Panther Peak Bindery – http://www.pantherpeakbindery.com/home.html
Sawyer Binder – http://www.sawyerbinder.com/
Joel, Sorry for the WAY overdue response to this comment, but I absolutely LOVE your observation about how the glut of translations has resulted in the near destruction of Bible memorization of Scripture in today’s church. Very perceptive and, I lament, very true.
Just like Coke, this appears to be a commercial decision. They have gone to significant lengths to force people to move – for example, documented cases of people with NIV84 on their Kindles, and amazon remotely removed and replaced with 2011 at publishers request, and removal from almost all Bible software. What are the ramifications of this?
From a good, the ‘NIV’ becomes a single version (not 2011 or 84, just NIV)
From a bad (for everyone else), we lose the old version, but more importantly, pastors and teachers have to stop using it basically – as their congregations simply can’t access the old text anymore, so they also have to update, which means lots of other people also update, generating further revenue.
Call me a skeptic, but even though they claim that the 2011 NIV is just more accurate based on source texts being the reason, they stand to significantly profit as people are ‘softly’ forced to ‘upgrade’. Reason or cause? I can’t judge.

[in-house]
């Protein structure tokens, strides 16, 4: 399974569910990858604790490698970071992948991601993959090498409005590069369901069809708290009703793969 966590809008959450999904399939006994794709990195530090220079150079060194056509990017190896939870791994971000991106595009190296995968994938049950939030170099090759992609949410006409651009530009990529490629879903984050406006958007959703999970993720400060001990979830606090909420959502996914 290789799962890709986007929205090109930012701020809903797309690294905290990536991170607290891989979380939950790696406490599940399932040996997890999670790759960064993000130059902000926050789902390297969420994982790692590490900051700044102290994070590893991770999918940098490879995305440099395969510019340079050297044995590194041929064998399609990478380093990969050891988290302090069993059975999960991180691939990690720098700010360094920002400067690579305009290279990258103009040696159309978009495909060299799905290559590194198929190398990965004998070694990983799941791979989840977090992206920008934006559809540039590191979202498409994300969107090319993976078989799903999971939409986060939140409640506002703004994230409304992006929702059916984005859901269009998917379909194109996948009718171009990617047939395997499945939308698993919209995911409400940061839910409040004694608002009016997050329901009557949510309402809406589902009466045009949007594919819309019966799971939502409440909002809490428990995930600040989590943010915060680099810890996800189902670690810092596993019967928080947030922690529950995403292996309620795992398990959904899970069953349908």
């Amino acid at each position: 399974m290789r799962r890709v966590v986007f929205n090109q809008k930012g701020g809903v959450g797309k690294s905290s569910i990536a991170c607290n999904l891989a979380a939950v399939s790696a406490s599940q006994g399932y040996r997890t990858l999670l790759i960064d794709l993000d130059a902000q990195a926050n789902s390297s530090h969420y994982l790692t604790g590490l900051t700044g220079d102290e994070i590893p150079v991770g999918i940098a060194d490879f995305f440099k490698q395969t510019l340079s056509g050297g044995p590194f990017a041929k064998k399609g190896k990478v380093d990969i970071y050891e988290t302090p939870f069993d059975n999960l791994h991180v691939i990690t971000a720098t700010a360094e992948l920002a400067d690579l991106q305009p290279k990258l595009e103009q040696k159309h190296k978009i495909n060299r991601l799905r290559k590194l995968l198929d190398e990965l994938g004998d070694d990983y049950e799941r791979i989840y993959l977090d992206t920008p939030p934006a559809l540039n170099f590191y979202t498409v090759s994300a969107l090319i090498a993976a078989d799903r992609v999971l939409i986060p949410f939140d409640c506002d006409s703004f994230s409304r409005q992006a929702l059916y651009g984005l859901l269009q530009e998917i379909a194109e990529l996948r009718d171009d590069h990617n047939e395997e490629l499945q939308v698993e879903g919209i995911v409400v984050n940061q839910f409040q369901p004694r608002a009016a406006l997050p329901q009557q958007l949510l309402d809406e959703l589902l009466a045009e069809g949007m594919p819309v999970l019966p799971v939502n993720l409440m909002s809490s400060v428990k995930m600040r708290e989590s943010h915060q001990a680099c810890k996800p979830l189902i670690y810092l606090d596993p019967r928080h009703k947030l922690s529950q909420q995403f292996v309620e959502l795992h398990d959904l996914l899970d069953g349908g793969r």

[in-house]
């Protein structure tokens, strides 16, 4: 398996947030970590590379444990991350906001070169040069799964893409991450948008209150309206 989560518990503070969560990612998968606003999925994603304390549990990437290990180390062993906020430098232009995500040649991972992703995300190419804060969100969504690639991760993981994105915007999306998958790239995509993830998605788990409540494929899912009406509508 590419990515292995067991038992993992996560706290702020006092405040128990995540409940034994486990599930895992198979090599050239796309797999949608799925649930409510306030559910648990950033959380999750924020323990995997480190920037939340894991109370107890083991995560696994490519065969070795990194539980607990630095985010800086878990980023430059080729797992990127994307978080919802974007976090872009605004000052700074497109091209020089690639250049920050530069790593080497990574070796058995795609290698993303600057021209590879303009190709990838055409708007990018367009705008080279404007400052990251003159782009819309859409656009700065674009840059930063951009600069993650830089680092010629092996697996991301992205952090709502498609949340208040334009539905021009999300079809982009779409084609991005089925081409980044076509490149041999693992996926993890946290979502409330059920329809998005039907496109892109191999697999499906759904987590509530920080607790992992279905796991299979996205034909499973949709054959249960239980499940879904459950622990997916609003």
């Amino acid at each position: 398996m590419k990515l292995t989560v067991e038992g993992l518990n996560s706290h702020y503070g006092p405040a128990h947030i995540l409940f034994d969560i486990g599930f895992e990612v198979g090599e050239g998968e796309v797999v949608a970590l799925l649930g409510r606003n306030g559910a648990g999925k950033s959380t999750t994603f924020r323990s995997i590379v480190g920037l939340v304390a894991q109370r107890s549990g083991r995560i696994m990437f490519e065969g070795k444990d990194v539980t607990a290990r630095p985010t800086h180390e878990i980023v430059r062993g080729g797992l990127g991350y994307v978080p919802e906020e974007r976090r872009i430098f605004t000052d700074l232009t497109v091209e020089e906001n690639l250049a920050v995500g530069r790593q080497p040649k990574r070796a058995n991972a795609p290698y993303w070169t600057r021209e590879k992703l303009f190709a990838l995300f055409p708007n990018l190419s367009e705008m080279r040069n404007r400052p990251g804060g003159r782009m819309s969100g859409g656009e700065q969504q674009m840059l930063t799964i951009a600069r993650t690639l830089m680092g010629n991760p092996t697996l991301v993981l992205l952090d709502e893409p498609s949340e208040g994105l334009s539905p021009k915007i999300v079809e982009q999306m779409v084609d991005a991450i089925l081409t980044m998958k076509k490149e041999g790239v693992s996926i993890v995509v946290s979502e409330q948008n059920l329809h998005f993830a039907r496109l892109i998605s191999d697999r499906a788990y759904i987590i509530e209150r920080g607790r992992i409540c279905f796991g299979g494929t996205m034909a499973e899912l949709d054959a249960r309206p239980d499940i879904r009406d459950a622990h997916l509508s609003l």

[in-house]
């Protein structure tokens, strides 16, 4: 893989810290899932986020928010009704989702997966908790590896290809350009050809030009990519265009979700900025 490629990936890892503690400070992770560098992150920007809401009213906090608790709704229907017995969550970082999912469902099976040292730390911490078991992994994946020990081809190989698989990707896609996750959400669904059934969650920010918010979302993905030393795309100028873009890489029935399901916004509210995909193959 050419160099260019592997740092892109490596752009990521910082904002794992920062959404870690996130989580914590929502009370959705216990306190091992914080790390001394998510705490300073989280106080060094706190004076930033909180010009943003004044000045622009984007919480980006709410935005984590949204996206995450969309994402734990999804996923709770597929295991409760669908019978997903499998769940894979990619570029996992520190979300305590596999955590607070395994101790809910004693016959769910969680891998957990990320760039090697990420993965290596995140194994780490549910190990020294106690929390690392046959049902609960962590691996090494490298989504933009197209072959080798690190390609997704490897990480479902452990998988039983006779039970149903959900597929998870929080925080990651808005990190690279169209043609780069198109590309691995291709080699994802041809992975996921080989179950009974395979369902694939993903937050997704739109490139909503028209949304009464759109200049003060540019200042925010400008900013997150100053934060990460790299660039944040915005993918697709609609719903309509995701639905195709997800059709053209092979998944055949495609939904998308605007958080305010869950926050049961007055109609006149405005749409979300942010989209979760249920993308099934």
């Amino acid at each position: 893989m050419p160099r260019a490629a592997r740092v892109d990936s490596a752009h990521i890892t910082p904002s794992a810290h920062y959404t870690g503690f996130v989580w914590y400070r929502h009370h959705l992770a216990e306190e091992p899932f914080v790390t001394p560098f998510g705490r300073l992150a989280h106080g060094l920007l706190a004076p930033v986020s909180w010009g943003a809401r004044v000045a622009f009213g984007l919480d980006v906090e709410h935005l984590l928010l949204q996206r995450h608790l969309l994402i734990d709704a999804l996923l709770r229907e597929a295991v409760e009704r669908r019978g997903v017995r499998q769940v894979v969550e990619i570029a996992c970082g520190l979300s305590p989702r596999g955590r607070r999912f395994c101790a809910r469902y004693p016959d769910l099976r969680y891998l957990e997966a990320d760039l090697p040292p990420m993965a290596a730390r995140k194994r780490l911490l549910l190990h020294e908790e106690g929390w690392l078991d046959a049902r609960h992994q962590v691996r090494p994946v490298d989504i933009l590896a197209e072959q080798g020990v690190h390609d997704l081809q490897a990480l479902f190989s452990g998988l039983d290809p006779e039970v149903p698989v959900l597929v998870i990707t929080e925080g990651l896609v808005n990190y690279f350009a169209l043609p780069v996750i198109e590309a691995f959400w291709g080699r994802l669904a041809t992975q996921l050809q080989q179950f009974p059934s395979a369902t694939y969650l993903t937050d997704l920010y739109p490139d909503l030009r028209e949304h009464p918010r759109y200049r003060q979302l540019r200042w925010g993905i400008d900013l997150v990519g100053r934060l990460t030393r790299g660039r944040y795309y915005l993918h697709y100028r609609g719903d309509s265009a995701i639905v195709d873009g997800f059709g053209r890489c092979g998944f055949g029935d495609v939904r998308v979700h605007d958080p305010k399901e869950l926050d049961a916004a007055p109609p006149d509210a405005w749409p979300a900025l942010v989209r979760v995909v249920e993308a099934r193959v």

Unfortunately, the analogy with New Coke breaks down in that The Coke company wasn’t particularly “tied” to the New Coke formula. Once they realized that the old formula sold better than the new, they had no problems in switching back.
The folks at Biblica, on the other hand, believe strongly that the “outdated” language of the ’84 NIV needed to be changed. The fact that they asked the online resources to remove the ’84 NIV and only use the new translation speaks to the strength of this belief. I think that it is highly unlikely that they will ever again publish the ’84 NIV or release the manuscript to another publisher. Doing so would steal sales away from the new corrected version.
Given all of that, I decided to make the switch to the ESV translation about a year ago.
Thanks, Ted, for the comment. Unfortunately, I think you are probably right. But it doesn’t hurt to dream!
I’m pretty much “Pure Cambridge Edition Authorized King James Bible-Only”, except for Psalms 119 which I started memorizing in the 1984 NIV for some reason. That’s funny, because in High School my two favorite Bibles were a 1978 NIV and a Scofield KJV.
Thanks for sharing, James. I’m KJV-preferred, not KJV only. It is fascinating that you chose to memorize in the NIV because my experience is that memorizing from the KJV is easier… the unusual language and cadence is “stickier” to your brain.
How is the memorization going?